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Receiving under pressure
Players need to know how to create space for themselves when tightly marked and feel relaxed receiving the ball in these situations. These skills must be developed in training.
What this session is about
The ability and confidence to receive a pass when marked closely.
What to think about
Confidence plays a big part.
Often players will only call for the ball when they are lots of space. However, watching the top professionals they will see that they are comfortable receiving the ball to feet with very little room for manoeuvre.
- 30x30yd area (split into 3, 30x10yd areas for practice 1).
|Warm up||Session||Developments||Game Situation||Warm Down|
|10 minutes||10-15 minutes||10-15 minutes||10-15 minutes||10 minutes|
What you get your players to do
In a 1v1 situation the forward must make a movement to create space to receive a pass.
Once in possession the forward must try to turn and shoot into the goal.
Ideally players receive the ball side on to the defender with the outside of their front foot giving them extra space to control and distance the defender from the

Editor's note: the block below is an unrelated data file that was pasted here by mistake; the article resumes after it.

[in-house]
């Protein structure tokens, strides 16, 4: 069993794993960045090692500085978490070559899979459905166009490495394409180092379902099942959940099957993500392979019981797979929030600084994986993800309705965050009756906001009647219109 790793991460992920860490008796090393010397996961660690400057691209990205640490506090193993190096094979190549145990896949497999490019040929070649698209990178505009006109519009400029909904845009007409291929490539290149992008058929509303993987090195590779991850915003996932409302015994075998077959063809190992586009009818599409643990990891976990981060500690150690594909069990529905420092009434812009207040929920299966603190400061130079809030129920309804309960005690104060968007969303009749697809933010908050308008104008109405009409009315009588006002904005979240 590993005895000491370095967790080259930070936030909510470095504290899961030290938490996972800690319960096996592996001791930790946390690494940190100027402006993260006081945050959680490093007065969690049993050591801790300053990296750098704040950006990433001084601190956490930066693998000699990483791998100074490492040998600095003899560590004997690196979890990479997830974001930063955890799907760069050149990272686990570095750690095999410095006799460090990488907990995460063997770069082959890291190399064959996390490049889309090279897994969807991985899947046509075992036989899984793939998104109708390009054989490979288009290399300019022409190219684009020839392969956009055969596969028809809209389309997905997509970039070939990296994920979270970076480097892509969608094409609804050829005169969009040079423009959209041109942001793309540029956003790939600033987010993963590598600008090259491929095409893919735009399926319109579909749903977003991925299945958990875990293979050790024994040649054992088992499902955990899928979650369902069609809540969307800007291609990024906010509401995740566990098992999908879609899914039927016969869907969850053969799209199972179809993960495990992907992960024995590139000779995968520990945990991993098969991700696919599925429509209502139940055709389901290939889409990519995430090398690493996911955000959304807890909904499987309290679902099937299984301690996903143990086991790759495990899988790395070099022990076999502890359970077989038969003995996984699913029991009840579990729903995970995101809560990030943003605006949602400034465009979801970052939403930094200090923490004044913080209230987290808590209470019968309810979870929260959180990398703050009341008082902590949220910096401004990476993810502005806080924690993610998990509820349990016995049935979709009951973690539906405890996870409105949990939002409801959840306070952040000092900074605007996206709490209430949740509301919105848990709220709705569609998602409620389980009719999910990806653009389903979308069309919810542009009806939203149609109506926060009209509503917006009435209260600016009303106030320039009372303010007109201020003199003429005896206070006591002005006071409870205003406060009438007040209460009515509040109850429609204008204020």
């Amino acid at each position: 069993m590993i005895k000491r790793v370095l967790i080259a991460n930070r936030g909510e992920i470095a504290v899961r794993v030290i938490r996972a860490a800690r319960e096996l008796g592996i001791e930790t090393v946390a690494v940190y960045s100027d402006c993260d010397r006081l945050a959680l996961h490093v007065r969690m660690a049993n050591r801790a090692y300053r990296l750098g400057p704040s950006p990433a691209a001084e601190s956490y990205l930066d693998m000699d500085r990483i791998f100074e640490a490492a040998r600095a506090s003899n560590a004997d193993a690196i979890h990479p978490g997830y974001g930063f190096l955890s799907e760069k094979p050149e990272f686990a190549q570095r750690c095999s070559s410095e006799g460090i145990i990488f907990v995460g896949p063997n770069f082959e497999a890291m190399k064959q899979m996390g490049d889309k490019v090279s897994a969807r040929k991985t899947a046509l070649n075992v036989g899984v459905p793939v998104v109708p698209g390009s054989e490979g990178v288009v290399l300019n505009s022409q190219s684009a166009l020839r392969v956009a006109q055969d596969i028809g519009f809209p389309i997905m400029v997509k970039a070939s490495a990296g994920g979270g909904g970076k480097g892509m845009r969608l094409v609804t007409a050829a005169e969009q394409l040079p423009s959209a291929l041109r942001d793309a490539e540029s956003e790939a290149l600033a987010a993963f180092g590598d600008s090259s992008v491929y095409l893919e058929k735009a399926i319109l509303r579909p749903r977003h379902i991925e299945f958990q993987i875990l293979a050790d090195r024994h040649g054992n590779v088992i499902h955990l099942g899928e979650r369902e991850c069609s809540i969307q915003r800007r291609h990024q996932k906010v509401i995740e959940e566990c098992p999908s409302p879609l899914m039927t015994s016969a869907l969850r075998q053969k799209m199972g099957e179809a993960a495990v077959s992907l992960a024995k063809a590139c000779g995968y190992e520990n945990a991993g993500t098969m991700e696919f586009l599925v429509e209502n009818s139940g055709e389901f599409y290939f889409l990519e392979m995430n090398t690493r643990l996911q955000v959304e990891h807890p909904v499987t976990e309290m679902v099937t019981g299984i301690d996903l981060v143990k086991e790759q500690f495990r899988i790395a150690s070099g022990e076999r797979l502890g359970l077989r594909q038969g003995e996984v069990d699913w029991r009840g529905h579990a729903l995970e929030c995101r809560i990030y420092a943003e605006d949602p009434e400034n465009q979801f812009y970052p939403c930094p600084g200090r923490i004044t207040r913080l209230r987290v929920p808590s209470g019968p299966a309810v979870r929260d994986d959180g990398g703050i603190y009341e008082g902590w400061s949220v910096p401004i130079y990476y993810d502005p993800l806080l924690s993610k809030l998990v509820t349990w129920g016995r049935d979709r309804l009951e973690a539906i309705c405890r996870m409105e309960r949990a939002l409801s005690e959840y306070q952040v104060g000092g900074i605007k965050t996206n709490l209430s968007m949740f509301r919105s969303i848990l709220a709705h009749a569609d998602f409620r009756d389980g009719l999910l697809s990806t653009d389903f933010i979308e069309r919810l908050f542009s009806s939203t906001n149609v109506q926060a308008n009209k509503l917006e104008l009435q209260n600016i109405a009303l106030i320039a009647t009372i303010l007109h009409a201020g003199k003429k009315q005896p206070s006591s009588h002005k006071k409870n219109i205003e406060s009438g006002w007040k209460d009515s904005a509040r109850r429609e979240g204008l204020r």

ball. Also, when coming off to receive its important the run is to an angle and not straight, giving you the option to go right or left quickly, or look for a pass around the corner.
Now the game is 2v2 on the full pitch with the three goals remaining in place. The forwards must move to receive a pass from the midfielder. The midfielder can now join the game and look to combine with the forwards to score a goal.
Finally, three teams of three players play a continuous 3v3 game. After defending the teams attack and then they rest. The attacking team must make a movement to receive the ball from the coach and the players must combine to score a goal.
Play a normal game. Players should now all be looking to receive the ball even when marked closely. This practice should have given them the confidence and ability to create space to receive and feel relaxed on the ball.
What to call out
- “Be clever and create some space”
- “Concentrate on your first touch”
- “Get your head up”
- “Can you turn?”
- “Can you pass?”